Putting it all together with the rocket equation

The rocket equation   
Delta V= ln(MI/MF)*ISP*g
MI initial stage mass, ie the weight of everything....including upper stages and propellant
MF final stage mass ie the weight of everything minus all the burned propellant.
ISP the Motor ISP number. (Not really a fixed number improves with altitude)
g 9.81 m/sec acceleration due to gravity.....

Calculate this Delta V for each stage in the vehicle.
The Mass of the fully fueled stages above the one you are calculating Dv for must be included in both the initial and final weights.

Once you have calculated ALL of the stage Dv and added them up, if the number is > 9000m/sec then you have a chance at getting to orbit. This number will vary somewhat with the vehicle acceleration profile and size. I personally like this paper "How Small can a launch vehicle be" for evaluating concepts as a first order check.
If the number is not yet to 9000m/sec and the plan to fix mass fraction and ISP to get to 9000m/sec is not the number one issue for EVERY technical person working on the vehicle, I would be doubtful they will succeed.

The Team

Building a new Rocket is an exercise in creativity. There is not a formula that given inputs generates a rocket. Unless the engineering team shows the ability to design, build, evaluate, and repeat in a creative way, nothing else is going to matter. Building hardware is different than building software, rockets are hardware. When you talk to the CTO/Chief engineer/Chief Wizard without notes can he tell you what his mass fractions, ISP and current achieved weight vs planned weight numbers are?
If he can't then who in his organization can? If no one can, then they are not going to succeed.
Walk through the shop and engineering, do you see a scale?  Does every engineer building a piece part know what his weight budget is and if he's going to make the weight budget?
Before XCOR failed, I personally thought about investing in their company several times, every time I got a tour of their facility, I was turned off by the complete lack of weight control. The half finished linx had many parts that look like they belonged on a truck, not a space craft. The complete lack of detailed weight control on all the minor parts spelled failure to me and I never invested for just this reason.
Eventually the team will need to learn operations, and as it grows it will need HR, middle management and all the other parts of a company. But unless it gets the creative engineering part right up front it's going to run out of $$ long before any of these things matter.

To quote from my tweet storm:
  • Pretty Paint does not matter.
  • Fancy Building does not matter.
  • Previous Dinospace experience does not matter.
  • Cool animations of a paper rocket do not matter.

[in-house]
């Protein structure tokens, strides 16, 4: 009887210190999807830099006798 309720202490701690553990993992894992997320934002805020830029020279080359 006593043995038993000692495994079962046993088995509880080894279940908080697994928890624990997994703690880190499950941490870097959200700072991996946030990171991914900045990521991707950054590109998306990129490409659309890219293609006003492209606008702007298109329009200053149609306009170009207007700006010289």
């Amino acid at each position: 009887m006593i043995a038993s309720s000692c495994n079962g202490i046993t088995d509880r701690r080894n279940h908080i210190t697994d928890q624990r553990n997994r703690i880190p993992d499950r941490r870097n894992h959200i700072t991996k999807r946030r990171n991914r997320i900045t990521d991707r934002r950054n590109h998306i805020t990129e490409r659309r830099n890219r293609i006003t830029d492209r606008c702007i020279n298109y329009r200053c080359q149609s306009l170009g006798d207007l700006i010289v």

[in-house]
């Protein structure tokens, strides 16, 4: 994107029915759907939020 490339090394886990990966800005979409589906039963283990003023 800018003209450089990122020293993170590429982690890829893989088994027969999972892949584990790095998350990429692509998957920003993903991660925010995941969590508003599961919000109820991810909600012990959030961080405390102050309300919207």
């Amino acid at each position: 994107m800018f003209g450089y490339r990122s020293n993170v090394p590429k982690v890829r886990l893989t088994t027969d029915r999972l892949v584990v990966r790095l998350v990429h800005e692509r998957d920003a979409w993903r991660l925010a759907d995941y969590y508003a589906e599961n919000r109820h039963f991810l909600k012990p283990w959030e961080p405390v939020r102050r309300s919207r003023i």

• Until they have hardware that can do 9000m/sec DV, operational issues don't matter.

Why doesn't previous dinospace experience matter? Because other than SpaceX, all of the other launch providers had their creative how do we do the base design done in the 60's and 70's. The creative steely eyed missile men that made that fabulous leap to the moon and beyond are no longer part of the current dinospace environment. It's a very different thing to manage and evolve an existing system than it is to create a new one from scratch.

Please feel free to comment on errors or omissions or areas that need clarification in this post. I will try to correct, enhance and improve over the coming few weeks.


Unknown said...

Two things missing:

-- How is this getting paid for? All the creativity in the world means diddly squat if there's no funding and no credible plan for funding. There's lot of options here and creativity counts, but there needs to be a plan. Corollary: most engineers, especially good ones, suck at coming up with good plans. It's a different skill set and mindset.

-- Who's going to buy it? Without customers and/or a credible plan to acquire them, you might as well take the development money and hold a drunken debauch around a bonfire of C-notes. In particular, this must include a demonstration that core team members understand what paying customers want and need.

Paul Breed said...

I sort of assumed that the busniss case for a dedicated Nanosat launcher was a given.

Evan Daniel said...

I mostly agree, and endorse this post with minor caveats.

In particular, I think this approach would deter someone from investing in Masten Space Systems, or a company structured like it. Maybe MSS isn't as focused on the nanosat market as you have in mind. But I think that in general, a plan that provided for revenue from lower-peformance flights is a viable way to get to an orbital launcher, especially if it lets you test reusable components. In which case it might make sense to invest somewhere that did not have a full stage hitting their performance numbers. I would expect to see major stage components on target, though. (It's entirely possible I'm mischaracterizing MSS. If so, I apologize, and would be happy to correct this.)

It also sounds like this wouldn't work as well for extremely early stage startups that are still seeking funding for their first major hardware pieces. But I don't think that's the intended audience for this post, so it's not exactly a complaint.

Paul Breed said...

IMHO Masten is trying to sell services and component parts.
They don't really pretend to be a launcher company.
More like selling gold pans to the miners vs being a miner.

Pedro said...

Hi Paul, you said you're open to corrections on twitter, so I've ran your article through a spellcheck and fixed some of the formatting here:

I didn't add/removed any word to not risk a change of meaning, but I fixed some typos ( Seven Eve's => Seveneves ).


Paul Breed said...

Pedro thanks I'll get it fixed today.